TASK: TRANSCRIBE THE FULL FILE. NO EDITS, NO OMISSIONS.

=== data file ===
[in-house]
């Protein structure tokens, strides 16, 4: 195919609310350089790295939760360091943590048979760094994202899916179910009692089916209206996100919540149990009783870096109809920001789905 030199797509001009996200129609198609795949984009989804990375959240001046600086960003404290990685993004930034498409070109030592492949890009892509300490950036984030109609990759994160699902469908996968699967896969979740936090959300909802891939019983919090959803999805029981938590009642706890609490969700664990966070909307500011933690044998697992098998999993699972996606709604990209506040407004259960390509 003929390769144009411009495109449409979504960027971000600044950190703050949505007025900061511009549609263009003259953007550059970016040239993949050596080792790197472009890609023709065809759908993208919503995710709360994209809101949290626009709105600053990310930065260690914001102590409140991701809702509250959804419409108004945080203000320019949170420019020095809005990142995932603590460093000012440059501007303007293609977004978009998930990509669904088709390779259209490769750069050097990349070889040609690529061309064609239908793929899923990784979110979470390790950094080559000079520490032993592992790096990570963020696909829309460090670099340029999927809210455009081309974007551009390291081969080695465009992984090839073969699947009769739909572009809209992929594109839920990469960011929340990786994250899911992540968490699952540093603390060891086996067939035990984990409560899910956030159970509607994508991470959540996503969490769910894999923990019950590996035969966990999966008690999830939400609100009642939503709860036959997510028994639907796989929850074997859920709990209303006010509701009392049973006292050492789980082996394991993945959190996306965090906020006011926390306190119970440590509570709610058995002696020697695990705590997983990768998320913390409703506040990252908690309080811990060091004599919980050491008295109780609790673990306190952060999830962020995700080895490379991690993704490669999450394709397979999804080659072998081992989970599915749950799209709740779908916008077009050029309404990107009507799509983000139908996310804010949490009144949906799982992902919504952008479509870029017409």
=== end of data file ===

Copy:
[in-house]
């Protein structure tokens, strides 16, 4: 195919609310350089790295939760360091943590048979760094994202899916179910009692089916209206996100919540149990009783870096109809920001789905 030199797509001009996200129609198609795949984009989804990375959240001046600086960003404290990685993004930034498409070109030592492949890009892509300490950036984030109609990759994160699902469908996968699967896969979740936090959300909802891939019983919090959803999805029981938590009642706890609490969700664990966070909307500011933690044998697992098998999993699972996606709604990209506040407004259960390509 003929390769144009411009495109449409979504960027971000600044950190703050949505007025900061511009549609263009003259953007550059970016040239993949050596080792790197472009890609023709065809759908993208919503995710709360994209809101949290626009709105600053990310930065260690914001102590409140991701809702509250959804419409108004945080203000320019949170420019020095809005990142995932603590460093000012440059501007303007293609977004978009998930990509669904088709390779259209490769750069050097990349070889040609690529061309064609239908793929899923990784979110979470390790950094080559000079520490032993592992790096990570963020696909829309460090670099340029999927809210455009081309974007551009390291081969080695465009992984090839073969699947009769739909572009809209992929594109839920990469960011929340990786994250899911992540968490699952540093603390060891086996067939035990984990409560899910956030159970509607994508991470959540996503969490769910894999923990019950590996035969966990999966008690999830939400609100009642939503709860036959997510028994639907796989929850074997859920709990209303006010509701009392049973006292050492789980082996394991993945959190996306965090906020006011926390306190119970440590509570709610058995002696020697695990705590997983990768998320913390409703506040990252908690309080811990060091004599919980050491008295109780609790673990306190952060999830962020995700080895490379991690993704490669999450394709397979999804080659072998081992989970599915749950799209709740779908916008077009050029309404990107009507799509983000139908996310804010949490009144949906799982992902919504952008479509870029017409």